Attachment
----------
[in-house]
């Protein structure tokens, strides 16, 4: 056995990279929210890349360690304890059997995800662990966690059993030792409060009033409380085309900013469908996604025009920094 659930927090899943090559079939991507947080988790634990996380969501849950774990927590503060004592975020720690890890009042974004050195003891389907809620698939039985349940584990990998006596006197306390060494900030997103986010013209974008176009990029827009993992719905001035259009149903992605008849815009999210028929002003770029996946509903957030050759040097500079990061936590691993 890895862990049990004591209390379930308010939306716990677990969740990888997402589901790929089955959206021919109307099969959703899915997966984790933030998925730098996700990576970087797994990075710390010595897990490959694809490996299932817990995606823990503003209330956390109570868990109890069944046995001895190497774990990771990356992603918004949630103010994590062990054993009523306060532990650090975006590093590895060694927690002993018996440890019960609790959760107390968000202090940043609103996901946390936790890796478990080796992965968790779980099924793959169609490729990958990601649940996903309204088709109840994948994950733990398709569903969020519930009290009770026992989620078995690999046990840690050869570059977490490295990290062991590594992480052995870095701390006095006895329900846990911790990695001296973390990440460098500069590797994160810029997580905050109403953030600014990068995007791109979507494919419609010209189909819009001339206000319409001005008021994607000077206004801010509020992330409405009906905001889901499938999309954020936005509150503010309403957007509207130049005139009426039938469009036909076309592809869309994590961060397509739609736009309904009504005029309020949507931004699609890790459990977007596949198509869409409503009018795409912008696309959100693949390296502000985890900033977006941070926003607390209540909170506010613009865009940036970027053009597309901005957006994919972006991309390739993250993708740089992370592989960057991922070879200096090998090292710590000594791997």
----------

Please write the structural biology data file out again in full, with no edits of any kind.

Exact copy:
[in-house]
């Protein structure tokens, strides 16, 4: 056995990279929210890349360690304890059997995800662990966690059993030792409060009033409380085309900013469908996604025009920094 659930927090899943090559079939991507947080988790634990996380969501849950774990927590503060004592975020720690890890009042974004050195003891389907809620698939039985349940584990990998006596006197306390060494900030997103986010013209974008176009990029827009993992719905001035259009149903992605008849815009999210028929002003770029996946509903957030050759040097500079990061936590691993 890895862990049990004591209390379930308010939306716990677990969740990888997402589901790929089955959206021919109307099969959703899915997966984790933030998925730098996700990576970087797994990075710390010595897990490959694809490996299932817990995606823990503003209330956390109570868990109890069944046995001895190497774990990771990356992603918004949630103010994590062990054993009523306060532990650090975006590093590895060694927690002993018996440890019960609790959760107390968000202090940043609103996901946390936790890796478990080796992965968790779980099924793959169609490729990958990601649940996903309204088709109840994948994950733990398709569903969020519930009290009770026992989620078995690999046990840690050869570059977490490295990290062991590594992480052995870095701390006095006895329900846990911790990695001296973390990440460098500069590797994160810029997580905050109403953030600014990068995007791109979507494919419609010209189909819009001339206000319409001005008021994607000077206004801010509020992330409405009906905001889901499938999309954020936005509150503010309403957007509207130049005139009426039938469009036909076309592809869309994590961060397509739609736009309904009504005029309020949507931004699609890790459990977007596949198509869409409503009018795409912008696309959100693949390296502000985890900033977006941070926003607390209540909170506010613009865009940036970027053009597309901005957006994919972006991309390739993250993708740089992370592989960057991922070879200096090998090292710590000594791997």